When this occurs, the accuracy of the information you’re given can be diminished in all sorts of ways. Setting up in a quiet space, free from potential disruption, is a simple but effective step to make the virtual phone interview process more effective.

4. Avoid “Overtalking”

As we’ve said previously, the whole point of holding a phone interview is to understand who the candidate is and their suitability for the role. It’s difficult to do this if you’re the one spending most of the time talking.

Not only does this mean they have less opportunity to discuss themselves, but it can result in you asking leading questions. When this happens, the answers the interviewee gives will have been influenced by your verbiage in a way that could lead them to represent themselves less authentically.

5. Use a Checklist

There’s no worse feeling than getting to the end of a task – regardless of what it is – and discovering you’ve missed something. Doing this in an interview can be as costly as it is embarrassing. Having to get back in contact with an interviewee not only creates an air of unprofessionalism but can delay the process too.

Using a checklist of points you want to hit in the phone interview and not wrapping up until they’re ticked off is a simple way of avoiding this. It also means that if you’re interviewing many candidates, the playing field is level as everyone has the chance to respond to the same questions.

6. Always Plan for Surprises

If you’re the kind of person who thinks about a conversation before they have one, consider this question for a second. How often, in reality, do chats occur in the manner you expect or plan for? The answer to that question is rarely.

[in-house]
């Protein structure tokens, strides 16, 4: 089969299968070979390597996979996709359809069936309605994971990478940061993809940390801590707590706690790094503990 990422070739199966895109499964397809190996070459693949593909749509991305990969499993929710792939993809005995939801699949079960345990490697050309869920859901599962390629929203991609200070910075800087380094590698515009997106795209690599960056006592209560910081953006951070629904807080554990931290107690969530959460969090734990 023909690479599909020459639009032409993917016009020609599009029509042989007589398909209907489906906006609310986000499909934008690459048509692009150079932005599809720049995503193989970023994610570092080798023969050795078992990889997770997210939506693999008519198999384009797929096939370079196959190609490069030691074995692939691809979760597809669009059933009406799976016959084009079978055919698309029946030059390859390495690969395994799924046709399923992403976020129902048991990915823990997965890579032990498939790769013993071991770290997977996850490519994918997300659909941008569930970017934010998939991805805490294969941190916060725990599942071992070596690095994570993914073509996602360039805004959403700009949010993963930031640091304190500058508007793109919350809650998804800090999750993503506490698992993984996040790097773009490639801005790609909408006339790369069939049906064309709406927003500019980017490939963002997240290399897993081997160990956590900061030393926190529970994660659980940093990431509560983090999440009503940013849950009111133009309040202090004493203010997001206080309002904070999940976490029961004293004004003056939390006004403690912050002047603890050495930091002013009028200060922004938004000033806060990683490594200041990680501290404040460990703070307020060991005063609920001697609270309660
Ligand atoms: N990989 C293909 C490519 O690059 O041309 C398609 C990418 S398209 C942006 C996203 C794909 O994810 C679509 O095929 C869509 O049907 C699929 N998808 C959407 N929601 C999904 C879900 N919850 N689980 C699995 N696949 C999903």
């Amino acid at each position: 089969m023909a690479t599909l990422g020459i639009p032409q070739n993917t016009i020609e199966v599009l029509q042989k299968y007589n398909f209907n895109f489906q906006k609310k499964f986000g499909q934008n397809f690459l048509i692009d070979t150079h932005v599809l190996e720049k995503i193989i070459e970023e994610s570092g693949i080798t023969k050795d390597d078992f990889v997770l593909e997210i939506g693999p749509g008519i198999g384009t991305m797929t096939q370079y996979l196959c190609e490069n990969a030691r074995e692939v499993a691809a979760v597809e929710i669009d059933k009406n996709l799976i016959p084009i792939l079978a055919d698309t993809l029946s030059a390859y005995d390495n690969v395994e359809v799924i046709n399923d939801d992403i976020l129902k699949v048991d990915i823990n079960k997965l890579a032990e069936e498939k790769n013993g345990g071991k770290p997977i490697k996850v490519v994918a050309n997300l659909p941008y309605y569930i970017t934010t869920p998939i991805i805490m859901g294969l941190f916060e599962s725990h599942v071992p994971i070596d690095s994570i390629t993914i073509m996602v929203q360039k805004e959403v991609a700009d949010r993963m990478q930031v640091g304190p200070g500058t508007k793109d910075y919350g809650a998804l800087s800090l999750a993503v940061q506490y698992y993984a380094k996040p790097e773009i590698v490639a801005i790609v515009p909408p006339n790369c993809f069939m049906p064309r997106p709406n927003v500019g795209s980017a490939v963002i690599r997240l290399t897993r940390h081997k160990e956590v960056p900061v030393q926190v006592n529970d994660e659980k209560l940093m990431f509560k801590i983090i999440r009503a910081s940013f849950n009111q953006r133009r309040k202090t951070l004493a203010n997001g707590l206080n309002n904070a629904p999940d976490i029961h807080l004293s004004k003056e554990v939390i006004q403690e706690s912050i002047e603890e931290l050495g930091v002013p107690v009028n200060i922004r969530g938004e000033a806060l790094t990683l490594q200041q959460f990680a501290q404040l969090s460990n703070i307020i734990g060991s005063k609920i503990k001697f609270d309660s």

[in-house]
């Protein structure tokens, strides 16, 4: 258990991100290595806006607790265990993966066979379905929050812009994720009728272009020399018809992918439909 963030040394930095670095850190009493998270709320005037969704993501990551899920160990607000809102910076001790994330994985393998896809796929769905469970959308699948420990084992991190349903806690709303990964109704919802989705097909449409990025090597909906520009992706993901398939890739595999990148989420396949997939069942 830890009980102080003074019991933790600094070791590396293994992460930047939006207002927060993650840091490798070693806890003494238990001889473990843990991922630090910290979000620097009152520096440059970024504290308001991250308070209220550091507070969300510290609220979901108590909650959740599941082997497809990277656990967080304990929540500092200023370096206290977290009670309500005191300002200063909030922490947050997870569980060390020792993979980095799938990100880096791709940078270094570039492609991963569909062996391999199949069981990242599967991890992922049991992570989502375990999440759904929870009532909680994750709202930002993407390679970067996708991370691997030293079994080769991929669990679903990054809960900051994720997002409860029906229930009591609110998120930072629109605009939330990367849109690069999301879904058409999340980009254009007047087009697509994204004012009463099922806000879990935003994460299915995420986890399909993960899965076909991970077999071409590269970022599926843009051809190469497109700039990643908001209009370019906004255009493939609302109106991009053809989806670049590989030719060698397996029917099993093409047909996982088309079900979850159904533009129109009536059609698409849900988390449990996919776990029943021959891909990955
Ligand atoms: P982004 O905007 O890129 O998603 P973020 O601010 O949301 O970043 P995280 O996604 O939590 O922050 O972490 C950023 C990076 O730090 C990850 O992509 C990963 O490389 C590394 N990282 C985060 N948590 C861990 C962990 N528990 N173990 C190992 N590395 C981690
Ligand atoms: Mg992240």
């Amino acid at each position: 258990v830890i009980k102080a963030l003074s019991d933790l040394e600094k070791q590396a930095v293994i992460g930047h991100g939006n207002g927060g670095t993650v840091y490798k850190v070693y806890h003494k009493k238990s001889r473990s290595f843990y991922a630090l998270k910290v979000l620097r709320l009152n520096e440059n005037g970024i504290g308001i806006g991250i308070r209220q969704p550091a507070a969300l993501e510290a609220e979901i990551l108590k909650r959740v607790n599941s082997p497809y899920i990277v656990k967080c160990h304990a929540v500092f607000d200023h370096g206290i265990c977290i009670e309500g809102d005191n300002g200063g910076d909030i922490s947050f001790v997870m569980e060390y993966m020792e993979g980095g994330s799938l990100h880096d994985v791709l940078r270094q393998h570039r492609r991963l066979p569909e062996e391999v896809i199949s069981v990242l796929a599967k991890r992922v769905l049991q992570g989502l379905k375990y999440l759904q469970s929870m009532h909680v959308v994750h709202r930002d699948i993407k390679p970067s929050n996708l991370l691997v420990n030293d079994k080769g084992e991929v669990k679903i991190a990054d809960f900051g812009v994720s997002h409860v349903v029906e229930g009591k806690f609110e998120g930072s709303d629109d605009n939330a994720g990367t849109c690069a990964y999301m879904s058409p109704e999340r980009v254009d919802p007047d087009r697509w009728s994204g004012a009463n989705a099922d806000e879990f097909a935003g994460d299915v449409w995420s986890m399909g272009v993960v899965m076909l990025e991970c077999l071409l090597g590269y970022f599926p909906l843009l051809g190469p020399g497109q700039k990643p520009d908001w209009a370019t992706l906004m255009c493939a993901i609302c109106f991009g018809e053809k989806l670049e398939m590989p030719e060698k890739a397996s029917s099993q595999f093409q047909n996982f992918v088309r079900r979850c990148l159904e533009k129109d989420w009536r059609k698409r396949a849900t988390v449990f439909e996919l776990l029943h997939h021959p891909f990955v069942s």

As this is often the case in conversations, you can bet your bottom dollar it’s the same for interviews. While you can’t rehearse or production test these events, you can allow for variables.

Allowing time for any surprises that might crop up or discussions that veer off course means you won’t finish the interview without covering the necessary ground. While you may take a detour along the way, you’ll still find your way back to the path you’re meant to be following.

7. Avoid Food & Drink

It’s a simple one, but eating or drinking during a phone interview is a massive no-no. In-person or video interviews have more leeway. Whilst we wouldn’t advise working your way through a three-course meal, there’s a chance you will need a drink from time to time. You can get away with it without distracting a candidate when they can see you.

When it’s a case of hearing you only, this can prove wholly more disruptive. So, make sure you’ve had something to eat and drink before your call if you’re likely to get hungry or thirsty during it.

In Final Words

Throughout this article, we’ve taken a look at what phone interviews are, when you’d use them, and why. We’ve also laid out some tips to tell you how to make these as successful as possible.

There are likely more things you need to think about to execute a successful phone interview. Using these tips as a basic foundation means you won’t go too far wrong though.

Written by—

Richard Conn – Senior Director, Demand Generation, 8×8</stron g>

Richard Conn is the Senior Director for Demand Generation at 8×8, a leading cloud PBX phone system with integrated contact center, voice, video, and chat functionality. Richard is an analytical & results-driven digital marketing leader with a track record of achieving major ROI improvements in fast-paced, competitive B2B environments. Here is his LinkedIn.